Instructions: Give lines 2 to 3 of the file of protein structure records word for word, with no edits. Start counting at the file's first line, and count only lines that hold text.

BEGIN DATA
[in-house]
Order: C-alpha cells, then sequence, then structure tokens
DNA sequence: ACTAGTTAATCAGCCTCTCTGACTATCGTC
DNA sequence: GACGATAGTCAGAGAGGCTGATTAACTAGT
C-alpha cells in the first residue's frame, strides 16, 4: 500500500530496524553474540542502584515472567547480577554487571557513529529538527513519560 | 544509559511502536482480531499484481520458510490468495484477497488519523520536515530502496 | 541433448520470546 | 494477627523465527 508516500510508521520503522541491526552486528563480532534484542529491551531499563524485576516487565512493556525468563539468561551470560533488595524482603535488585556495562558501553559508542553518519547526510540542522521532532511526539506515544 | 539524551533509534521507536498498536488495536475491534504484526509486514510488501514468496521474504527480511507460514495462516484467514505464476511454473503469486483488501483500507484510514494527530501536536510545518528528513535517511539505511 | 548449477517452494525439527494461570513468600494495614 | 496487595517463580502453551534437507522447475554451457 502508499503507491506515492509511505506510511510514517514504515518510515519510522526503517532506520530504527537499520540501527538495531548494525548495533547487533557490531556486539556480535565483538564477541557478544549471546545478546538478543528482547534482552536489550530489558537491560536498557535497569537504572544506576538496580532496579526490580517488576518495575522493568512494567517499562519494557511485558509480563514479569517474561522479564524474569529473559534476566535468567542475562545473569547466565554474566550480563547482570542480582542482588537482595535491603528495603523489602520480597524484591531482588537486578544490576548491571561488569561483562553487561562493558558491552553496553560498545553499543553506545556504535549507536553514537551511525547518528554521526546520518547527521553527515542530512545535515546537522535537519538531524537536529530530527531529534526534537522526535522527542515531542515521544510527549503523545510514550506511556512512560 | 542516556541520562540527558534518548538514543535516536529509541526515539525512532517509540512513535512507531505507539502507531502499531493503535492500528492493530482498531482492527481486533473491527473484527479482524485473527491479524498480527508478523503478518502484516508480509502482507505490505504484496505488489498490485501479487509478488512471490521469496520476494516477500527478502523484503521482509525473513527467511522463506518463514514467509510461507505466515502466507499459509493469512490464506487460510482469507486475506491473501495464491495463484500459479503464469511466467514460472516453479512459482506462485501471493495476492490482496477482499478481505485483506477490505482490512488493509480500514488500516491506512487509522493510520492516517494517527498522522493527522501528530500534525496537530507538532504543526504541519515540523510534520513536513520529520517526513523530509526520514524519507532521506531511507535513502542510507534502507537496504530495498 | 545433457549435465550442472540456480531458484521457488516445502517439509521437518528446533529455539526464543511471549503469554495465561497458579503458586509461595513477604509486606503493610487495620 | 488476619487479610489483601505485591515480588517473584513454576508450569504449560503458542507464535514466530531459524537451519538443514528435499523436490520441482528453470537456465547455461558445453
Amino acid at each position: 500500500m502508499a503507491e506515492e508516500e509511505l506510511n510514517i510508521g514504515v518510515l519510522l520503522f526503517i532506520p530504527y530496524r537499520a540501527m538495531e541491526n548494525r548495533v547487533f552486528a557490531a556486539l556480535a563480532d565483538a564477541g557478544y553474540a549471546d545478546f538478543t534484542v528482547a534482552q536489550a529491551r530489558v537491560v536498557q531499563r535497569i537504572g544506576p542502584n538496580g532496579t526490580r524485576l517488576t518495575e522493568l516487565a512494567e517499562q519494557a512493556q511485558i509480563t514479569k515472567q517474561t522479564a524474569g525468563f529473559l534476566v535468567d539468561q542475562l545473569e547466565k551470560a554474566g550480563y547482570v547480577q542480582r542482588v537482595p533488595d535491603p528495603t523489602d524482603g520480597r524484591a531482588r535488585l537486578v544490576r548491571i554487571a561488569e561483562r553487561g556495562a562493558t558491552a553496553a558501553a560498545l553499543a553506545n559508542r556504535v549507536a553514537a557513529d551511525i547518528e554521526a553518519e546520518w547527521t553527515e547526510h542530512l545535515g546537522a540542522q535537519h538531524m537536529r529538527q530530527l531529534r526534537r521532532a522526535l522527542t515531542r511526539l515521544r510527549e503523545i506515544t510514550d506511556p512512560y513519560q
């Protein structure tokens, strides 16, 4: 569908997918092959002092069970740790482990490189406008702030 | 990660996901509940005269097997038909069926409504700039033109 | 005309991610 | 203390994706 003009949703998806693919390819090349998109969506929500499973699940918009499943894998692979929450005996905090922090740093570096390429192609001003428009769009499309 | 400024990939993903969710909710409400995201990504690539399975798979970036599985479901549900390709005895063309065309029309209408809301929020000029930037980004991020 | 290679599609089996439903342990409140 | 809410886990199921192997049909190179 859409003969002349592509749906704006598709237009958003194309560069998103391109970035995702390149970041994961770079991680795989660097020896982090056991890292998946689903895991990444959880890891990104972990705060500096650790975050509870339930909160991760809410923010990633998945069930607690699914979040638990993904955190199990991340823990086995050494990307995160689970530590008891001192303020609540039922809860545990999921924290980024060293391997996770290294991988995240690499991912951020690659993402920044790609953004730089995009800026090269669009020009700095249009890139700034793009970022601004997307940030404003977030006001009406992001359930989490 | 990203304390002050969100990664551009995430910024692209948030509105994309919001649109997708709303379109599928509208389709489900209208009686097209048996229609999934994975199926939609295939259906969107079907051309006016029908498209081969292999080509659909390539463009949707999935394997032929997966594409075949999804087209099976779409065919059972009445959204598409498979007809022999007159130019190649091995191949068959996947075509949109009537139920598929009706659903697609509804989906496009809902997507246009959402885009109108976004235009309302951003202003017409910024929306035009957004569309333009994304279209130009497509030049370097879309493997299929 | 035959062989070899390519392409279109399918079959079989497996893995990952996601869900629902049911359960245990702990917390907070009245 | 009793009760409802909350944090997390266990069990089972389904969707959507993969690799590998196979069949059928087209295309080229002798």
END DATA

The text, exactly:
Order: C-alpha cells, then sequence, then structure tokens
DNA sequence: ACTAGTTAATCAGCCTCTCTGACTATCGTC